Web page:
Jaws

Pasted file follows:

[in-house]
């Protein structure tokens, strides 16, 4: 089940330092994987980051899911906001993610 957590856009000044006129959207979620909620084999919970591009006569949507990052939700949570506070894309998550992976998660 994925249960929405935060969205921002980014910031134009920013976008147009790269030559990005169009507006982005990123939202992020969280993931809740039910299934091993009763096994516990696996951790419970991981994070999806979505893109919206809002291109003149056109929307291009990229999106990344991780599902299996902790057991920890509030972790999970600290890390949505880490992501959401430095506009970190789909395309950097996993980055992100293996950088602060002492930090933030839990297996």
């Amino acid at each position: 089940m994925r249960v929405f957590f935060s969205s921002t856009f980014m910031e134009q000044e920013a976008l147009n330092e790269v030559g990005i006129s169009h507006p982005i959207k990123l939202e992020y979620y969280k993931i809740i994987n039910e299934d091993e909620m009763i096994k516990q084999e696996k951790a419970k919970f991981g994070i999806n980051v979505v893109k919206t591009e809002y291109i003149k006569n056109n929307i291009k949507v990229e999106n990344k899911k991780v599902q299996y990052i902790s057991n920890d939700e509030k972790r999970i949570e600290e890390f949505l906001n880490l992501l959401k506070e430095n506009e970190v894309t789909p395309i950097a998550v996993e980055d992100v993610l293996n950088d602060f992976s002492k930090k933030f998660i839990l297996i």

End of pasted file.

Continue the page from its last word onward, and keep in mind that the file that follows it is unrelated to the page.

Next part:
Steven Spielberg's Jaws was released 40 years ago, back when I read books before they became movies -- Jaws, The Exorcist, The Godfather, among them. Peter Benchley wrote a bestseller about a stone-cold killer that  keeps moving and eating because if it stops it will die. Into his film, Spielberg, a television director turned to motion pictures, poured what would become staple ingredients for his movies -- threatened families, kids in peril, an amoral bureaucrat, a flawed hero who guts it out in the last reel, and, on occasion, some gore. Jaws has its share of blood but is amazingly restrained as compared to the descriptions in the book. And, of course, John Williams' ominous score crawls up and down the spine. It is not a perfect film -- though it was nominated for Best Picture. The townspeople are a tinge more cartoonish than they need to be, even for the Gerald Ford Years. And yet, the movie features three terrific performances  -- Roy Scheider as the frustrated, newly hired resort town police chief Brody, Richard Dreyfuss as cocky oceanographer Hooper and, especially, Robert Shaw as a modern day Ahab Quint, who Brody hires to deliver the man-eating Great White on a plate. The best part of the film, as one might expect, is the chase, which takes up more than half of its running time. Watching these three disparate individuals get fused by heat and danger into a semi-fuctioning unit is much of the joy in watching this picture. Recommended.

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